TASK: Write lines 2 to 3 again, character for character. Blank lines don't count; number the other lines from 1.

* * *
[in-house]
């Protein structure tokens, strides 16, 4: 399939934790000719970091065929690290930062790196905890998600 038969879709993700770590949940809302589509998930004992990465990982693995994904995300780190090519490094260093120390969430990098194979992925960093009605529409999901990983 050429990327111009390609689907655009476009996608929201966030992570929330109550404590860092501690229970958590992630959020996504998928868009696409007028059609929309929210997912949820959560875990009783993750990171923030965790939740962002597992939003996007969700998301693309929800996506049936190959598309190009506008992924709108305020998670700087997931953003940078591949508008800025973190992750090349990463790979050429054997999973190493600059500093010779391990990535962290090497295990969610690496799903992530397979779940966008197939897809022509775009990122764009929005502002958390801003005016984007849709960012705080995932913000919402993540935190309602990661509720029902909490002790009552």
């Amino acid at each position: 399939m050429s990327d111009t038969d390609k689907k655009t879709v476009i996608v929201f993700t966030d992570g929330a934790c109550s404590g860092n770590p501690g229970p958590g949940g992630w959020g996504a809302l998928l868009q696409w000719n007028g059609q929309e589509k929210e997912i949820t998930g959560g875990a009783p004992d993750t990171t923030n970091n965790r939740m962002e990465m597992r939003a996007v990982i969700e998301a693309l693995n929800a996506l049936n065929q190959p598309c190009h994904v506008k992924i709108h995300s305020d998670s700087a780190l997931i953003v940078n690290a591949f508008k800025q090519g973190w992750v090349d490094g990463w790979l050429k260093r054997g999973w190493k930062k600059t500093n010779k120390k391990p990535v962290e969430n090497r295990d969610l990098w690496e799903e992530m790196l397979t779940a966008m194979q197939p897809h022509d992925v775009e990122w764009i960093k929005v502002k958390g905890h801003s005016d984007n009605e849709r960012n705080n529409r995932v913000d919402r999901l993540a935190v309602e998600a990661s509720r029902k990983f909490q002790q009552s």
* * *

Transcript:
């Protein structure tokens, strides 16, 4: 399939934790000719970091065929690290930062790196905890998600 038969879709993700770590949940809302589509998930004992990465990982693995994904995300780190090519490094260093120390969430990098194979992925960093009605529409999901990983 050429990327111009390609689907655009476009996608929201966030992570929330109550404590860092501690229970958590992630959020996504998928868009696409007028059609929309929210997912949820959560875990009783993750990171923030965790939740962002597992939003996007969700998301693309929800996506049936190959598309190009506008992924709108305020998670700087997931953003940078591949508008800025973190992750090349990463790979050429054997999973190493600059500093010779391990990535962290090497295990969610690496799903992530397979779940966008197939897809022509775009990122764009929005502002958390801003005016984007849709960012705080995932913000919402993540935190309602990661509720029902909490002790009552």
């Amino acid at each position: 399939m050429s990327d111009t038969d390609k689907k655009t879709v476009i996608v929201f993700t966030d992570g929330a934790c109550s404590g860092n770590p501690g229970p958590g949940g992630w959020g996504a809302l998928l868009q696409w000719n007028g059609q929309e589509k929210e997912i949820t998930g959560g875990a009783p004992d993750t990171t923030n970091n965790r939740m962002e990465m597992r939003a996007v990982i969700e998301a693309l693995n929800a996506l049936n065929q190959p598309c190009h994904v506008k992924i709108h995300s305020d998670s700087a780190l997931i953003v940078n690290a591949f508008k800025q090519g973190w992750v090349d490094g990463w790979l050429k260093r054997g999973w190493k930062k600059t500093n010779k120390k391990p990535v962290e969430n090497r295990d969610l990098w690496e799903e992530m790196l397979t779940a966008m194979q197939p897809h022509d992925v775009e990122w764009i960093k929005v502002k958390g905890h801003s005016d984007n009605e849709r960012n705080n529409r995932v913000d919402r999901l993540a935190v309602e998600a990661s509720r029902k990983f909490q002790q009552s």